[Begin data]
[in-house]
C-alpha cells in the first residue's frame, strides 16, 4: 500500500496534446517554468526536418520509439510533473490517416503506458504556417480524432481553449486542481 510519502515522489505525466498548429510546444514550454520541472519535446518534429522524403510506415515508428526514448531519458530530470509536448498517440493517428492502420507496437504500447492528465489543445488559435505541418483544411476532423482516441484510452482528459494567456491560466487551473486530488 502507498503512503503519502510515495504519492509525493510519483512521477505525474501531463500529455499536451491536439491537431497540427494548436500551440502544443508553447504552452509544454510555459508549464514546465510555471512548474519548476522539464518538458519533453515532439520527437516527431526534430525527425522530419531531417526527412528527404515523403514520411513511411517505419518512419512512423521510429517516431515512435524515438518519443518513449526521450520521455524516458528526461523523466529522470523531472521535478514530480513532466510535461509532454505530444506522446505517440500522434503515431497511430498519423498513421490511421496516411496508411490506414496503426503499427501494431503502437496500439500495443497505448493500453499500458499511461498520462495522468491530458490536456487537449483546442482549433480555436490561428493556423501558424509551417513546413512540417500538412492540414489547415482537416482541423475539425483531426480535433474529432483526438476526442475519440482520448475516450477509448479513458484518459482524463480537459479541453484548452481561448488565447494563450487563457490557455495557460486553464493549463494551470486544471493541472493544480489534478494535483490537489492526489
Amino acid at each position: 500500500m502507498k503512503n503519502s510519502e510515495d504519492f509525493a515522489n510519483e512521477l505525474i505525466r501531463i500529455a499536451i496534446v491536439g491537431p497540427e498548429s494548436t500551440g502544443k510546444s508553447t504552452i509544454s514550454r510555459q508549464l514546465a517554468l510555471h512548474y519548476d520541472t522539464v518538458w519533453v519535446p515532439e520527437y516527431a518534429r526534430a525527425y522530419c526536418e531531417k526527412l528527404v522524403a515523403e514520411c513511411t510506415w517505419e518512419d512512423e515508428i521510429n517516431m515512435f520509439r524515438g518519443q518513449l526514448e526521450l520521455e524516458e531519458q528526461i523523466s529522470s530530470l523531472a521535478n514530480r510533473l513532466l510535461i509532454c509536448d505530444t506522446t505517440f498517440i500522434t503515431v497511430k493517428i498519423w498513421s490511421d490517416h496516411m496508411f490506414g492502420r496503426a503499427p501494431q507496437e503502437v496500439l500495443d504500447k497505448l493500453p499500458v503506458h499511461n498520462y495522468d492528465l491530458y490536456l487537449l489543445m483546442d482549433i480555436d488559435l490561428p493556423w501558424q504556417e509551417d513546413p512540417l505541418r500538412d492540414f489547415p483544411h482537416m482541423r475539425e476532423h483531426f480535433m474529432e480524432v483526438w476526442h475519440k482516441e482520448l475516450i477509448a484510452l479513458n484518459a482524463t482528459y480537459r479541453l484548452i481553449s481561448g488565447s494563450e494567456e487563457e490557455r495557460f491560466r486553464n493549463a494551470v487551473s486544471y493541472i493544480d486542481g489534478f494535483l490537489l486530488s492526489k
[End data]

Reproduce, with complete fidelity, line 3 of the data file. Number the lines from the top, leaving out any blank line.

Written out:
Amino acid at each position: 500500500m502507498k503512503n503519502s510519502e510515495d504519492f509525493a515522489n510519483e512521477l505525474i505525466r501531463i500529455a499536451i496534446v491536439g491537431p497540427e498548429s494548436t500551440g502544443k510546444s508553447t504552452i509544454s514550454r510555459q508549464l514546465a517554468l510555471h512548474y519548476d520541472t522539464v518538458w519533453v519535446p515532439e520527437y516527431a518534429r526534430a525527425y522530419c526536418e531531417k526527412l528527404v522524403a515523403e514520411c513511411t510506415w517505419e518512419d512512423e515508428i521510429n517516431m515512435f520509439r524515438g518519443q518513449l526514448e526521450l520521455e524516458e531519458q528526461i523523466s529522470s530530470l523531472a521535478n514530480r510533473l513532466l510535461i509532454c509536448d505530444t506522446t505517440f498517440i500522434t503515431v497511430k493517428i498519423w498513421s490511421d490517416h496516411m496508411f490506414g492502420r496503426a503499427p501494431q507496437e503502437v496500439l500495443d504500447k497505448l493500453p499500458v503506458h499511461n498520462y495522468d492528465l491530458y490536456l487537449l489543445m483546442d482549433i480555436d488559435l490561428p493556423w501558424q504556417e509551417d513546413p512540417l505541418r500538412d492540414f489547415p483544411h482537416m482541423r475539425e476532423h483531426f480535433m474529432e480524432v483526438w476526442h475519440k482516441e482520448l475516450i477509448a484510452l479513458n484518459a482524463t482528459y480537459r479541453l484548452i481553449s481561448g488565447s494563450e494567456e487563457e490557455r495557460f491560466r486553464n493549463a494551470v487551473s486544471y493541472i493544480d486542481g489534478f494535483l490537489l486530488s492526489k